Now that the holidays are behind us, you’ve probably noticed that you have a lot of new stuff. If you have kids, the problem is compounded. Kids seem to receive endless amounts of toys and games during the end-of-year holidays. So, in addition to having all the usual holiday decorations and materials in your home, you also now have many new gifts. It adds up quick!
When the holiday clutter in your home starts mounting, our stress levels rise right along with it. Excess things in your surroundings can have a negative impact on your ability to focus and process information. Clutter works against us. It makes us feel anxious and enclosed, like we’re prisoners in our own space. You can do your family a service by clearing out your home, and sorting and organizing the decorations and new presents.
Here are some easy steps that you can take to de-clutter your home that the holidays are over. They’re geared towards playrooms and kids’ toys, but you can apply these principals to the rest of your home as well.
Start with an initial purge
The first thing you should do it make a quick sweep of your home and grab anything you’resure doesn’t belong. Holiday decorations should definitely be put away. Grab any toys you see that you know your kids haven’t played with in months.
Put your holiday stuff in storage containers in the attic. Label the bins so you will spend less time finding these items next year. Put the unwanted stuff aside for donating or sale. The trick is to go through your home quickly and make fast decisions. Grab only the things youobviously don’t want around.
Evaluate the rest one room at a time
Now pick a room and go through it item by item. Pull everything out of the closets, drawers and nooks. Consider each item carefully. Do you really need it? Do your children really need it? If it’s something that you or your family might need and wouldn’t want to repurchase, place in a container and label it with the contents. If it’s something you can never see yourself using again, add it to your donation or sale pile.
The trick is to not overwhelm yourself by starting too large of a project. Just do one room for now and pick the room that will give your most momentum (like the playroom).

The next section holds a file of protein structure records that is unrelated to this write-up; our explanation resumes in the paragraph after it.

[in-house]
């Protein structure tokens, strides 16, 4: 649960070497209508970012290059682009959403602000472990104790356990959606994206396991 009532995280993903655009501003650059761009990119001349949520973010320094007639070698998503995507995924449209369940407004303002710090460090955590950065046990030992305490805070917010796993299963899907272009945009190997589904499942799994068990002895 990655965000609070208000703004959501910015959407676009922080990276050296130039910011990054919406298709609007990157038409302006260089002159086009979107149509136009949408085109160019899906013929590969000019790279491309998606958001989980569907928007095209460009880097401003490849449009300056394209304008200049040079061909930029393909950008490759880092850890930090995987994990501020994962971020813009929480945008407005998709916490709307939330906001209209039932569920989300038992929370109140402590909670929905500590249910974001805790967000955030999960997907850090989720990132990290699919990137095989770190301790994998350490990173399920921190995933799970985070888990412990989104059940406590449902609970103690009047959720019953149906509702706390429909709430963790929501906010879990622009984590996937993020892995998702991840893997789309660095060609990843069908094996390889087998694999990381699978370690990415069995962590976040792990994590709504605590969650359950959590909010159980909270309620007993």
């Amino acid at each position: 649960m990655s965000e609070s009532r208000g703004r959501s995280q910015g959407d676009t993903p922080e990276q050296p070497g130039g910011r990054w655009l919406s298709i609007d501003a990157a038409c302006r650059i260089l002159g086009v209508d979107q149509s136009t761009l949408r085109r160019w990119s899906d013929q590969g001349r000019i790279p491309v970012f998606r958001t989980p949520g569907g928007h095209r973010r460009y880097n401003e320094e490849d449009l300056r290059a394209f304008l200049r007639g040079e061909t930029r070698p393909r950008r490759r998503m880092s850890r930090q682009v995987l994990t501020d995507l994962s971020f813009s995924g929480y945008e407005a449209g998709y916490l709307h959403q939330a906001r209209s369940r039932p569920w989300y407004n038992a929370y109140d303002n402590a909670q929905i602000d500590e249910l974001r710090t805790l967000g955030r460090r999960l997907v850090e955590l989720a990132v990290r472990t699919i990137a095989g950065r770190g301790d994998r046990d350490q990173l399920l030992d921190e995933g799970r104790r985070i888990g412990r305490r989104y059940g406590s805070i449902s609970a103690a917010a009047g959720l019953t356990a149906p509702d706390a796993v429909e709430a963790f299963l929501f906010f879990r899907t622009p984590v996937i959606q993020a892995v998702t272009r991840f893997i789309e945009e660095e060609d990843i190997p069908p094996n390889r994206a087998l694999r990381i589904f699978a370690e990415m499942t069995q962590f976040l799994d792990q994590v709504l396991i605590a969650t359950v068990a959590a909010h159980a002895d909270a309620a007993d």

Consider the purpose of each room
Evaluate the room and ask yourself, “What happens here?” Is it right that your kids have a chest of toys in your bedroom, or is that better suited somewhere else? Should art supplies make a permanent home in the guest room, or do they belong in a storage area in the kitchen or the playroom? Make sure each room’s purpose has the materials and furniture suited toward that activity.
Choose efficient organization
Now that your rooms are thoughtfully repurposed, it’s time to come up with some organization solutions to keep the clutter at bay. In order for children to be able to independently play and clean up their own toys, it’s important that the toys are accessible to the children and placed in containers with words and photos. If you still have too many toys, then place a few containers of toys in a closet and rotate monthly. Storage systems do matter and can greatly affect the learning and creativity of your children.
Guest Blog by Karri Bowen-Poole, Founder of Smart Playrooms
Smart Playrooms is owned and operated by teachers with many years of classroom experience and expertise. They bring the most effective classroom organization techniques and learning strategies into your home.
Smart Playrooms works to encourage kids to get back to the basics of play, using their creative side for art projects and imaginary play. Stressing that less is more, they help moms focus on the toys that will add to the experience. Some moms ask them to help organize their home, but Karri and Chris really like the idea of using their educational backgrounds to create custom designed playrooms. Plus, this gives them a niche in the market. Former teachers setting up your playroom – what could be better!
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